Book review: Real Estate by Deborah Levy
The final book in Levy’s ‘living autobiography’ trilogy shows ‘hard-won, lucid wisdom’
Over the past decade, Deborah Levy has pioneered a new form of memoir, which she calls “living autobiography”, said Stephanie Merritt in The Observer. In three “drily funny” volumes that blend memoir with “cultural analysis”, she has rigorously pursued the question of “how a woman – specifically a woman artist – should live in the second act of her life”.
This new volume is the trilogy’s final instalment, and it finds Levy living alone for virtually the first time as an adult, said Susannah Butter in the London Evening Standard. She is about to turn 60; her youngest daughter is off to university; and she is divorced from her husband of 23 years (their split was the focus of the previous volume).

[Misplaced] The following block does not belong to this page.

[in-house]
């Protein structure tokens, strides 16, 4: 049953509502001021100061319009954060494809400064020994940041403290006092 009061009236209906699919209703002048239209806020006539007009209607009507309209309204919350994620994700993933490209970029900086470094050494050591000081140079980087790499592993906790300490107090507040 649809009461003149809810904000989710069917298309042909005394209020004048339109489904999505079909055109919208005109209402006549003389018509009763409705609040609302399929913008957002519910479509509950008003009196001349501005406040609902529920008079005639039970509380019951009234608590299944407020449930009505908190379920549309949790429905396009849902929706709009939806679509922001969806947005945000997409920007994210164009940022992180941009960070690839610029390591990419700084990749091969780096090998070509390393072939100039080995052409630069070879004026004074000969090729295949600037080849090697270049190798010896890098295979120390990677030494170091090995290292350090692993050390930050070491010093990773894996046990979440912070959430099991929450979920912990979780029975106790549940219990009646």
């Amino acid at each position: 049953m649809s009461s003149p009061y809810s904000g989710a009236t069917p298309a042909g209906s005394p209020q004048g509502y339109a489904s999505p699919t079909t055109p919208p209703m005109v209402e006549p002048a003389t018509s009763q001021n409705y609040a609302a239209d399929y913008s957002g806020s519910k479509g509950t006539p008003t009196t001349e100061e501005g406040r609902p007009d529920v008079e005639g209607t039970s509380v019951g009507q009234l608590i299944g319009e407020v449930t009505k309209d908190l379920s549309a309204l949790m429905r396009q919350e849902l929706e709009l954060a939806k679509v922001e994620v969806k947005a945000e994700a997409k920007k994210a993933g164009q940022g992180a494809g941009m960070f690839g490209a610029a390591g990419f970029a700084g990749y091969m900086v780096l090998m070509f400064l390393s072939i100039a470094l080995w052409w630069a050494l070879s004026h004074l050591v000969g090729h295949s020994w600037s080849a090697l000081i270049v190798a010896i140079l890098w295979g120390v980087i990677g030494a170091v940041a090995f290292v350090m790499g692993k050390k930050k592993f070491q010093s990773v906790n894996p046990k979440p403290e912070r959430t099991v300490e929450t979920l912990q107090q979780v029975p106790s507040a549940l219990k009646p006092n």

In a “beautifully crafted and thought-provoking snapshot of a life”, we follow the author as she travels around the world, swimming in Greece and doing a writers’ residency in Paris. Perhaps inevitably, given its subject matter, this volume lacks the “urgency” of the previous volumes, said Claire Lowdon in The Sunday Times. Yet at its best, it displays the “hard-won, lucid wisdom” that has helped turn Levy into a “cult” author.
Hamish Hamilton 304pp £10.99; The Week Bookshop £8.99
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